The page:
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Inclusion

Inclusion

Inclusion

Inclusion

As an international community school, our mission is to provide an outstanding education to students in an inclusive and nurturing learning environment. We seek to inspire and empower students to fulfil their individual potential in a rapidly changing world.

As an inclusive school, we embrace diversity, difference and the uniqueness of every learner.

We recognise our collective responsibility to promote a nurturing environment in which all students have a sense of belonging, participation and equal access to every aspect of school life.

Within the resources of the school, students are supported to achieve their full potential through pathways that foster independence and resilience, instilling in every individual the confidence to succeed.

As such, we aim to:

  • Empower students to reach their full potential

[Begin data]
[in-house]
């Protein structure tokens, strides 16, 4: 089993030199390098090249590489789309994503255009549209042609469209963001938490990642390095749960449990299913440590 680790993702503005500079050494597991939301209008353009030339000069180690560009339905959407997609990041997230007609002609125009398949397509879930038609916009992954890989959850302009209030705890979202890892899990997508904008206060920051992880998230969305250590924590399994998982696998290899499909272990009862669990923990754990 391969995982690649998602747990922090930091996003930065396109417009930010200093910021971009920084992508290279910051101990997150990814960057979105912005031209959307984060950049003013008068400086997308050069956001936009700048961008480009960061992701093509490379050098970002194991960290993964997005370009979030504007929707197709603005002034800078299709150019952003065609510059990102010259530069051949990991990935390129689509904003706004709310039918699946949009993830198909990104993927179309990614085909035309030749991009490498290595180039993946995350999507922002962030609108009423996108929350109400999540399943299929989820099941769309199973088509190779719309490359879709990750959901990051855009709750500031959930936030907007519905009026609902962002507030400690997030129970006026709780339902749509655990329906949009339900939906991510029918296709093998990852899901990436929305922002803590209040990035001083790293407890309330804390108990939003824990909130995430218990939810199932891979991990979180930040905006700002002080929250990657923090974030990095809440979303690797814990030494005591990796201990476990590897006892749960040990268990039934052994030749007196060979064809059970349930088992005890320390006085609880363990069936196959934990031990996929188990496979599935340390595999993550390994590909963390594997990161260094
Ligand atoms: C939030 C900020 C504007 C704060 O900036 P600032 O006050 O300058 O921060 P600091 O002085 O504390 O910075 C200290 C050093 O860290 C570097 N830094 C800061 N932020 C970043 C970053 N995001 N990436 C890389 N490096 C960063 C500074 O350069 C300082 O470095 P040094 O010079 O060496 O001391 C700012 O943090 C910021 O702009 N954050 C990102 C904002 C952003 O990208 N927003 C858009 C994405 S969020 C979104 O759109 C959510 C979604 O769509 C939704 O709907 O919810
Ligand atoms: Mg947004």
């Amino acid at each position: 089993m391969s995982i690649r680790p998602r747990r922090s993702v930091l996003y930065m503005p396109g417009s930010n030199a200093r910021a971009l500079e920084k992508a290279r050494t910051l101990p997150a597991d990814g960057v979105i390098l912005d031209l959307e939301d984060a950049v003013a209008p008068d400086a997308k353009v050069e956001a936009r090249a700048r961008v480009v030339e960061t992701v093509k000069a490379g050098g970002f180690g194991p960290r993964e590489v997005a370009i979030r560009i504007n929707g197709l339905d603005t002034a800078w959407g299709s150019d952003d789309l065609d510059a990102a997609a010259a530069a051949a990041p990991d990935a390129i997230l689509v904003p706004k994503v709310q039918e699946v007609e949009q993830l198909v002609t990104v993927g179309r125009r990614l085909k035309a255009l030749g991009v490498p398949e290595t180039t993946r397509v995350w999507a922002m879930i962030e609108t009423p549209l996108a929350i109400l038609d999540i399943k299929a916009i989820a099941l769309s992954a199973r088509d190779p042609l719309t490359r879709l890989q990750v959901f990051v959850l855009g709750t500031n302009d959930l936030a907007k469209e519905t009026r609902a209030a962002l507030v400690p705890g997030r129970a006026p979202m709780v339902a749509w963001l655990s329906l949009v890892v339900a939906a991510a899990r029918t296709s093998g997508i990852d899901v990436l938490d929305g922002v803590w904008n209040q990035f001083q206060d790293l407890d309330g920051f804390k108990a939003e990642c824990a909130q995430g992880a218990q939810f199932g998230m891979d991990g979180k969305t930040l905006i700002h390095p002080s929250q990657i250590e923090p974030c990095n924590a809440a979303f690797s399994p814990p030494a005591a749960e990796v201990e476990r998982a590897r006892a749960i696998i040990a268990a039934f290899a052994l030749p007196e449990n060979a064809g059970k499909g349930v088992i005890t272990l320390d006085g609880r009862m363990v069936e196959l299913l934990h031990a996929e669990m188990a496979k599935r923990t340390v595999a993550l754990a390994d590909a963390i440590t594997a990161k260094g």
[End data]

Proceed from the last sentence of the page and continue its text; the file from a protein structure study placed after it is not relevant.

• Develop resilience 
  • Support learning 
  • Foster respect for all 
  • Celebrate success 

We also aim for our students to feel supported in taking risks and be challenged to achieve their maximum potential by being in a safe, yet stimulating environment. By being part of an inclusive school, our students can share in opportunities and experiences but also develop an awareness of how to be a supportive and inclusive individual in society.

The Inclusion Department is staffed by seven specialist teachers and 16 educational assistants who assist staff, student and parents in providing for students with Individual Needs or require support in their development of communicative skills in English.

Special Education Needs

Children have Special Educational Needs (SEN) if they have a learning difficulty that calls for special educational provision to be made for them.  Children have a learning difficulty if they: